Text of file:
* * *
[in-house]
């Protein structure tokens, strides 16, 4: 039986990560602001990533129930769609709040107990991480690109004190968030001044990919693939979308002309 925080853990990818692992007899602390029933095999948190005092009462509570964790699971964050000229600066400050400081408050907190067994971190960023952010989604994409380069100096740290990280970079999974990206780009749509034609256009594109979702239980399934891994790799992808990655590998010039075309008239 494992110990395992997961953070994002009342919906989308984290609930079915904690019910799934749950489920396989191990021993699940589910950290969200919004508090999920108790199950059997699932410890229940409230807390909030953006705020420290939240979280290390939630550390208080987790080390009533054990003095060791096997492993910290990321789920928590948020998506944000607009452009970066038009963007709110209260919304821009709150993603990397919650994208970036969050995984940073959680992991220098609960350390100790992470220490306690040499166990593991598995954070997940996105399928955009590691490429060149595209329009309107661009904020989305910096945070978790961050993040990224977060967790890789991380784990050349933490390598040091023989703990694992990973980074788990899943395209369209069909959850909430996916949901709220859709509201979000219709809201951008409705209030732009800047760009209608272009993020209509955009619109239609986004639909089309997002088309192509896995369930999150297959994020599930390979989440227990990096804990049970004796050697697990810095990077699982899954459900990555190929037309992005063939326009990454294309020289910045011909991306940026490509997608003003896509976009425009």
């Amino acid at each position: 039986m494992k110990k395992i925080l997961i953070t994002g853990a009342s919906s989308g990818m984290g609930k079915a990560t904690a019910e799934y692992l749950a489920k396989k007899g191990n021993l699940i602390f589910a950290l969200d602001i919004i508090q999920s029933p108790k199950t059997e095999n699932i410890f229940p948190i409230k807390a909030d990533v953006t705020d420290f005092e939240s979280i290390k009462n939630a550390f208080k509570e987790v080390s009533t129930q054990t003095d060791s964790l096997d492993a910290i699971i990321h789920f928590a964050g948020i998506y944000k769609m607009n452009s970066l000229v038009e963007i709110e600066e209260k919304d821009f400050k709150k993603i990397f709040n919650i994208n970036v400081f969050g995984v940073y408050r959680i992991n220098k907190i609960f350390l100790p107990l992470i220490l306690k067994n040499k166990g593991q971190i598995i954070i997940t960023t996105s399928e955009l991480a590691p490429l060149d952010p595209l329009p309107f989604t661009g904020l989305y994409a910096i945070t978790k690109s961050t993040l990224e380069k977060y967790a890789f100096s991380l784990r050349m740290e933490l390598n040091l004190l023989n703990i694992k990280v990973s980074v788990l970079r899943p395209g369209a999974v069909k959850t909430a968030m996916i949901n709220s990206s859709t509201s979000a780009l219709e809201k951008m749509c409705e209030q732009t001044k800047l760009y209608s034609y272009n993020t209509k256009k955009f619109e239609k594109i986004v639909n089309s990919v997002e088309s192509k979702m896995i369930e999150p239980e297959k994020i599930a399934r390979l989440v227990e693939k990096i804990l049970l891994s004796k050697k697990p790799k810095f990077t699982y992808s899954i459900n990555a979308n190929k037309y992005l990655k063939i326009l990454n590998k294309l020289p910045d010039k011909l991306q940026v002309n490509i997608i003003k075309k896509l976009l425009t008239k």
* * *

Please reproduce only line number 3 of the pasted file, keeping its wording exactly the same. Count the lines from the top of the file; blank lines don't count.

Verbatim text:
């Amino acid at each position: 039986m494992k110990k395992i925080l997961i953070t994002g853990a009342s919906s989308g990818m984290g609930k079915a990560t904690a019910e799934y692992l749950a489920k396989k007899g191990n021993l699940i602390f589910a950290l969200d602001i919004i508090q999920s029933p108790k199950t059997e095999n699932i410890f229940p948190i409230k807390a909030d990533v953006t705020d420290f005092e939240s979280i290390k009462n939630a550390f208080k509570e987790v080390s009533t129930q054990t003095d060791s964790l096997d492993a910290i699971i990321h789920f928590a964050g948020i998506y944000k769609m607009n452009s970066l000229v038009e963007i709110e600066e209260k919304d821009f400050k709150k993603i990397f709040n919650i994208n970036v400081f969050g995984v940073y408050r959680i992991n220098k907190i609960f350390l100790p107990l992470i220490l306690k067994n040499k166990g593991q971190i598995i954070i997940t960023t996105s399928e955009l991480a590691p490429l060149d952010p595209l329009p309107f989604t661009g904020l989305y994409a910096i945070t978790k690109s961050t993040l990224e380069k977060y967790a890789f100096s991380l784990r050349m740290e933490l390598n040091l004190l023989n703990i694992k990280v990973s980074v788990l970079r899943p395209g369209a999974v069909k959850t909430a968030m996916i949901n709220s990206s859709t509201s979000a780009l219709e809201k951008m749509c409705e209030q732009t001044k800047l760009y209608s034609y272009n993020t209509k256009k955009f619109e239609k594109i986004v639909n089309s990919v997002e088309s192509k979702m896995i369930e999150p239980e297959k994020i599930a399934r390979l989440v227990e693939k990096i804990l049970l891994s004796k050697k697990p790799k810095f990077t699982y992808s899954i459900n990555a979308n190929k037309y992005l990655k063939i326009l990454n590998k294309l020289p910045d010039k011909l991306q940026v002309n490509i997608i003003k075309k896509l976009l425009t008239k």